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What is a sty in the eye?

March 18, 2015

If you have ever had a small, painful lump along the edge of your eyelid then you have probably had a sty (also spelled stye). While styes are fairly common and are usually visible on the outer eyelid, they have formed deeper inside the eyelid in some cases as well.  Let’s look at the causes, types and treatments of styes to keep you informed in case you suspect that you may be suffering from one of these painful blockages.

What is a sty and what causes it?

A sty is an external bump on the eyelid that swells and then eventually bursts then heals.  The sty originally forms due to a blocked gland that needs to become cleared.  There are two main types of sty lumps.  These include: hordeolum and chalazion. Each has different causes and treatments.


A hordeolum is a blockage of one of the sweat glands found in the skin of the lid and base of the eyelashes, or one of the small sebaceous glands found at the base of the eyelashes.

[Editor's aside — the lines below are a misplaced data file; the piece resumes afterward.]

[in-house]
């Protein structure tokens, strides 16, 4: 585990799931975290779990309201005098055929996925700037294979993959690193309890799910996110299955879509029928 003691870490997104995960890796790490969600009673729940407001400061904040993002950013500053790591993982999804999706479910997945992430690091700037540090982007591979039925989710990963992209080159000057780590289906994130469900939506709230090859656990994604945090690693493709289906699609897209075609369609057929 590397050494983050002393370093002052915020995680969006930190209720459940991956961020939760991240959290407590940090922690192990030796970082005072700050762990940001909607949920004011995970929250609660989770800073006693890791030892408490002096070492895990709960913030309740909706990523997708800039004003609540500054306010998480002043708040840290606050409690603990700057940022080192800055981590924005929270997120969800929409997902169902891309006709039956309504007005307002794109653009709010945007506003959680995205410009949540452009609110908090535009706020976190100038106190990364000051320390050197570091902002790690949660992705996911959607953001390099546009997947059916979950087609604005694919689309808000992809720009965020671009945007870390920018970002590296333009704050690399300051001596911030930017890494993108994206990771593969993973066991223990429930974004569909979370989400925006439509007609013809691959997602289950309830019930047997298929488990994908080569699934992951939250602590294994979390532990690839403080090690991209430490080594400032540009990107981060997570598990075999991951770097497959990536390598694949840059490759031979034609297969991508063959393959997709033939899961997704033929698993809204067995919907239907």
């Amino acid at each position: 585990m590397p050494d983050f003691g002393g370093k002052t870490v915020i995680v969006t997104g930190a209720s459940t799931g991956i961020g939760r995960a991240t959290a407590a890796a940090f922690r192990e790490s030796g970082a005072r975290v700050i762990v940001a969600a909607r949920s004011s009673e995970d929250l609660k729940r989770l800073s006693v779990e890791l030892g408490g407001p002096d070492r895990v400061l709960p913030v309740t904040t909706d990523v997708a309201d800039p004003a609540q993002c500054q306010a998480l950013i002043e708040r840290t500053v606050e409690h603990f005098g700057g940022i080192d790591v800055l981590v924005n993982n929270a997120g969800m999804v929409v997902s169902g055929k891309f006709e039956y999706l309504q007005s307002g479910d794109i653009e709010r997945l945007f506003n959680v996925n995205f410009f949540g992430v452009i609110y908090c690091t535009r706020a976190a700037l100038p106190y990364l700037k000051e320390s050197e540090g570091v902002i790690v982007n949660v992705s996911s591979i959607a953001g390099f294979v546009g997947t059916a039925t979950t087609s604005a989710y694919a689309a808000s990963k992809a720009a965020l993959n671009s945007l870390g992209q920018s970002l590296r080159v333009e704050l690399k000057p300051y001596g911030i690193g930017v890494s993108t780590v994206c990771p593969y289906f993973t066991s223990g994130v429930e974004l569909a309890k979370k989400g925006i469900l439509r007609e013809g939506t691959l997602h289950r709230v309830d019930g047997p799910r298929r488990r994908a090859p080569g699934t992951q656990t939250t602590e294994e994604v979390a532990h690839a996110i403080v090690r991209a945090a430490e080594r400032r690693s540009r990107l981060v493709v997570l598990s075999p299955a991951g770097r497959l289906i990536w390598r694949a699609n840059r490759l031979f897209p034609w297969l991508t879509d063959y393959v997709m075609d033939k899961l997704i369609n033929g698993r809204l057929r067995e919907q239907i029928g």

A chalazion is a blockage of a meibomian gland, which is a special sebaceous gland unique to the eyelids.

The sty can occur due to a gland becoming blocked with its own secretion or possibly from makeup, dust or other foreign substances.  It can also be caused by a sluggish gland that was infected or had some sort of trauma.

What are the treatments for a sty on the eyelid?

A non-infected hordeolum will resolve on its own. Warm compresses may help soften the material in the gland, easing the drainage of the gland’s contents. A non-infected chalazion similarly will resolve on its own, though over a much longer period of time. A small chalazion may resolve within weeks, while larger ones may resolve over the course of a year. The most conservative treatment is application of frequent warm compresses. Steroids can be injected into the lesion, often resulting in a speedier resolution. However this carries a small risk of bleeding/bruising, depigmentation/thinning of the skin, scar, pain, and in very rare cases, loss of vision. Finally, the chalazion can be incised and drained. This is the most invasive method and is reserved as a last resort by most eye doctors.